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Town Of Buckfield

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34 Turner St, Buckfield, ME 04220
http://www.townofbuckfield.com
(207) 336-2521
 
History : In the autumn of 1776, according to tradition, a party of hunters from New Gloucester, Maine, consisting of Abijah and Nathaniel Buck, Thomas Allen and John Brown, with perhaps others, came into what is now the town of Buckfield, for the sec...read more
History : In the autumn of 1776, according to tradition, a party of hunters from New Gloucester, Maine, consisting of Abijah and Nathaniel Buck, Thomas Allen and John Brown, with perhaps others, came into what is now the town of Buckfield, for the secondary purpose of procuring game, in which the region abounded, but primarily to select lots for a permanent settlement. They, or a part of them, had been here before on hunting expeditions, and had ascertained that it was a goodly land fit for habitation and had determined to settle here. Long before this, Streaked Mountain, Twenty-Mile River and even Bog Brook had received the names, by which, they have ever since been known. Hunters had found the bears and catamounts were numerous around Streaked Mountain and Owl's Head, that Twenty-Mile river and South pond were full of fish, while Bog Brook was noted for its beaver. The leader and moving spirit was Abijah Buck, then about thirty-four years old. He had served in the Colonial forces during the greater part of the year 1760 the year after Quebec had fallen. He had previously been a "Scout to the Eastward." From North Yarmouth he entered the service, and it was stated in his enlistment papers that he was born at Dunstable, Mass., age 17 and that his father's name was John Buck. His early education could not have been of the best, but he has acquired a large store of what may be termed practical knowledge. He wrote a fair hand for those times. His address was pleasing and his ways such as to win the confidence of those he approached. No man of the early period in the town's history was abler or of more integrity, and the most difficult undertakings requiring great tact and good judgment were given over to him to manage. He was the second person after the town was incorporated, to be commissioned as a Justice of the Peace, and was ever afterwards called "Squire Buck," even in depositions and other legal documents. He was not much in town office, for the reason probably, that for a considerable time, there was a strong feeling among the town's people against the proprietors, conceiving that their interests must be antagonistic to the town's interest. He was, however, several times elected one of the board of selectmen and assessors. When Abijah Buck came into the township he was well-to-do. The price for which he sold his homestead in New Gloucester, shows him to be possessed of $1,000.00 and upwards in cash or currency a handsome property for persons in his station for those times, and demonstrates that poverty did not drive him into the wilderness to find a new home. Nathaniel Buck, born about 1750, was a younger brother of Abijah Buck. He was a man of great physical strength and endurance, and noted for being an expert hunter and skilled in wood craft. In after years he was called a "housewright" which occupation claimed nearly all his attention. He was an industrious and thrifty man and withal a good citizen. Thomas Allen was a deserter from the English Army on account of the Boston Massacre in 1770, in which he had participated, and his sympathy with Americans. He was born in Bolton, England, about 1732. Before attaining to his majority he had been apprenticed to a weaver. Allen appears to have been well educated and was a good penman, as his records as town clerk show. Being of an adventurous disposition, he had enlisted as a soldier to come to Massachusetts to keep the people of that colony in subjection. But he quickly caught the spirit of independence of the people, and when a favorable opportunity offered, he, with another British soldier, deserted. They were pursued, however, so hotly that they were forced to take refuge under a bridge, over which their pursuers galloped on horse back. No sooner had the sound of their horse's hoofs died away in the distance than Allen and his companion scrambled out and fled in the woods. It had been a most anxious period for them while under the bridge, for they realized, if captured, th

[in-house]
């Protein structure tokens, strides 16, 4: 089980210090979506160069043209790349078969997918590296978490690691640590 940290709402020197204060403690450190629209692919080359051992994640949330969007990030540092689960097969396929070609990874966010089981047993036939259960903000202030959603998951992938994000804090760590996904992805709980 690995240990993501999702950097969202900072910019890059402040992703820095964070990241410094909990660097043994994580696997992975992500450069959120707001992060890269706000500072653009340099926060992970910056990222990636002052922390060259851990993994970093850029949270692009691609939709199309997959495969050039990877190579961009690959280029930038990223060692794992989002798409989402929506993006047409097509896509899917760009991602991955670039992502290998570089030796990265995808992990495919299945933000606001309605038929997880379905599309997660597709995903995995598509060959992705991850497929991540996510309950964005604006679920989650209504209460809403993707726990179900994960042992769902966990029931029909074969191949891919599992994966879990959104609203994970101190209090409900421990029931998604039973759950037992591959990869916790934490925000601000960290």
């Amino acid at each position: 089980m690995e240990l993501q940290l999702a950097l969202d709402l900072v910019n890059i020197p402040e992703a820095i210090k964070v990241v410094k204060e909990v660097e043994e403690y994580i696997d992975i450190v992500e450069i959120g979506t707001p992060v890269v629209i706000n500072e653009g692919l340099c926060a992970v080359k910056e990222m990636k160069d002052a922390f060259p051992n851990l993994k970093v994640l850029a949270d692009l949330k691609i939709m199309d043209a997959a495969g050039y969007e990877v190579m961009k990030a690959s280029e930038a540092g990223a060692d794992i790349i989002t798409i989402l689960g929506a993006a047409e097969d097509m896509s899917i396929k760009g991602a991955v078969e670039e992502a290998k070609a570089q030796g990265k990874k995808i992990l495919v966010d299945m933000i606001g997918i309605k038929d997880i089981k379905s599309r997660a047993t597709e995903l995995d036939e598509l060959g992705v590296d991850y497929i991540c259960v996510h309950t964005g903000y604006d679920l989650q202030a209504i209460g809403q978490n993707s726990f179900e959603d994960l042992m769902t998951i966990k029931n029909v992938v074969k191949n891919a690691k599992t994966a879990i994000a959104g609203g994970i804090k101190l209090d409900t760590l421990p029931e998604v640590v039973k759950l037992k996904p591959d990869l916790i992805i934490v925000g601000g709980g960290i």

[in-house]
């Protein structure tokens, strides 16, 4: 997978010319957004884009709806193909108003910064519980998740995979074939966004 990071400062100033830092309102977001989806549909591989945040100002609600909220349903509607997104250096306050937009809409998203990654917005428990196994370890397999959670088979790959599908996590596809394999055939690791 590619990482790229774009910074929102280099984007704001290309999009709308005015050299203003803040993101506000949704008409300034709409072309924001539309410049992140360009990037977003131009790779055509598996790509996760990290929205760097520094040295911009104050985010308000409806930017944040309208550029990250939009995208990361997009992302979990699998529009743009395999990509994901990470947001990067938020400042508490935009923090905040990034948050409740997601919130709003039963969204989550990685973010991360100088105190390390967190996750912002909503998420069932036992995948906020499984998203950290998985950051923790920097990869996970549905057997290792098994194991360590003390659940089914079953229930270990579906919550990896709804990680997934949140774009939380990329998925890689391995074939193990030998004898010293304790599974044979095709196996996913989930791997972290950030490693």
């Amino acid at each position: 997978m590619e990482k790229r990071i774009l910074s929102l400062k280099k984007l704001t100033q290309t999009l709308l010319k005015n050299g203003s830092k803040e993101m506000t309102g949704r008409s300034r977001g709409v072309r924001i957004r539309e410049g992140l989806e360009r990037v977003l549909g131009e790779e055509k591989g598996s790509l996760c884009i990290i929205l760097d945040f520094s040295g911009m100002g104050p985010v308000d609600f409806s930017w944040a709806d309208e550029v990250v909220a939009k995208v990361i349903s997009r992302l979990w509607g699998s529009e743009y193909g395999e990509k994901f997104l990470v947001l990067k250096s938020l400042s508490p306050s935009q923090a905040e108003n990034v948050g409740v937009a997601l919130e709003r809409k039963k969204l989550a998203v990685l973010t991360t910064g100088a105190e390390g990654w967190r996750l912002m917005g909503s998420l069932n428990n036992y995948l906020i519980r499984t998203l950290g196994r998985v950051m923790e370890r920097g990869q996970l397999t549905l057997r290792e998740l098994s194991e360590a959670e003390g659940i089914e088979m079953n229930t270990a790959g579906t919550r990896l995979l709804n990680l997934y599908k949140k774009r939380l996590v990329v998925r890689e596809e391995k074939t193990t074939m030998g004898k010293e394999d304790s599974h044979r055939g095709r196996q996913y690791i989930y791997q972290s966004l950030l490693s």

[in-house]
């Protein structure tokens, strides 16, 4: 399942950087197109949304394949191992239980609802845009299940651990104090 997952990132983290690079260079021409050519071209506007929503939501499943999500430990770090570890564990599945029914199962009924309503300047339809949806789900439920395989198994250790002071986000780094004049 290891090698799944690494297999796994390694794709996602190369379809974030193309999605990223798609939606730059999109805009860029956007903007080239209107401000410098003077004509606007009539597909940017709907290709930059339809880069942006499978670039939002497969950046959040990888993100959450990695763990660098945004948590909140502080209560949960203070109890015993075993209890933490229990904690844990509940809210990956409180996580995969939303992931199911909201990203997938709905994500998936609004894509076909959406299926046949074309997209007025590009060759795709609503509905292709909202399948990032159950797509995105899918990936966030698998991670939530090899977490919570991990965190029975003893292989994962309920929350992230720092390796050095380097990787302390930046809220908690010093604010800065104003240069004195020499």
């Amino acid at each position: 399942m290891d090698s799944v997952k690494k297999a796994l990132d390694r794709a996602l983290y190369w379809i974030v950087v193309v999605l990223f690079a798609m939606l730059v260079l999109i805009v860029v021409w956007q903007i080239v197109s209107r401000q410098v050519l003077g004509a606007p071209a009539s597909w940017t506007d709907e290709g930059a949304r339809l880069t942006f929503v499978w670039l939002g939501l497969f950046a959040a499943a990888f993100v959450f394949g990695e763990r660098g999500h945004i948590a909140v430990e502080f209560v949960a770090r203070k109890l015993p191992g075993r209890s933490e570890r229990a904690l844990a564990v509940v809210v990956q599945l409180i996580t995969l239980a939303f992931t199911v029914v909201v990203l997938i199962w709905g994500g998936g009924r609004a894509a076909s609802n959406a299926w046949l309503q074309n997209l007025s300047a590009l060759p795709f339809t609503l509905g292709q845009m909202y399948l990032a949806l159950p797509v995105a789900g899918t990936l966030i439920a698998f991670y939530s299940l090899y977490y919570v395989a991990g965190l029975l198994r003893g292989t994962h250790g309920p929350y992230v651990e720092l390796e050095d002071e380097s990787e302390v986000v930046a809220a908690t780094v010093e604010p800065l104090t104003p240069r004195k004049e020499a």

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History : In the autumn of 1776, according to tradition, a party of hunters from New Gloucester, Maine, consisting of Abijah and Nathaniel Buck, Thomas Allen and John Brown, with perhaps others, came into what is now the town of Buckfield, for the secondary purpose of procuring game, in which the region abounded, but primarily to select lots for a permanent settlement. They, or a part of them, had been here before on hunting expeditions, and had ascertained that it was a goodly land fit for habitation and had determined to settle here. Long before this, Streaked Mountain, Twenty-Mile River and even Bog Brook had received the names, by which, they have ever since been known. Hunters had found the bears and catamounts were numerous around Streaked Mountain and Owl's Head, that Twenty-Mile river and South pond were full of fish, while Bog Brook was noted for its beaver. The leader and moving spirit was Abijah Buck, then about thirty-four years old. He had served in the Colonial forces during the greater part of the year 1760 the year after Quebec had fallen. He had previously been a "Scout to the Eastward." From North Yarmouth he entered the service, and it was stated in his enlistment papers that he was born at Dunstable, Mass., age 17 and that his father's name was John Buck. His early education could not have been of the best, but he has acquired a large store of what may be termed practical knowledge. He wrote a fair hand for those times. His address was pleasing and his ways such as to win the confidence of those he approached. No man of the early period in the town's history was abler or of more integrity, and the most difficult undertakings requiring great tact and good judgment were given over to him to manage. He was the second person after the town was incorporated, to be commissioned as a Justice of the Peace, and was ever afterwards called "Squire Buck," even in depositions and other legal documents. He was not much in town office, for the reason probably, that for a considerable time, there was a strong feeling among the town's people against the proprietors, conceiving that their interests must be antagonistic to the town's interest. He was, however, several times elected one of the board of selectmen and assessors. When Abijah Buck came into the township he was well-to-do. The price for which he sold his homestead in New Gloucester, shows him to be possessed of $1,000.00 and upwards in cash or currency a handsome property for persons in his station for those times, and demonstrates that poverty did not drive him into the wilderness to find a new home. Nathaniel Buck, born about 1750, was a younger brother of Abijah Buck. He was a man of great physical strength and endurance, and noted for being an expert hunter and skilled in wood craft. In after years he was called a "housewright" which occupation claimed nearly all his attention. He was an industrious and thrifty man and withal a good citizen. Thomas Allen was a deserter from the English Army on account of the Boston Massacre in 1770, in which he had participated, and his sympathy with Americans. He was born in Bolton, England, about 1732. Before attaining to his majority he had been apprenticed to a weaver. Allen appears to have been well educated and was a good penman, as his records as town clerk show. Being of an adventurous disposition, he had enlisted as a soldier to come to Massachusetts to keep the people of that colony in subjection. But he quickly caught the spirit of independence of the people, and when a favorable opportunity offered, he, with another British soldier, deserted. They were pursued, however, so hotly that they were forced to take refuge under a bridge, over which their pursuers galloped on horse back. No sooner had the sound of their horse's hoofs died away in the distance than Allen and his companion scrambled out and fled in the woods. It had been a most anxious period for them while under the bridge, for they realized, if captured, th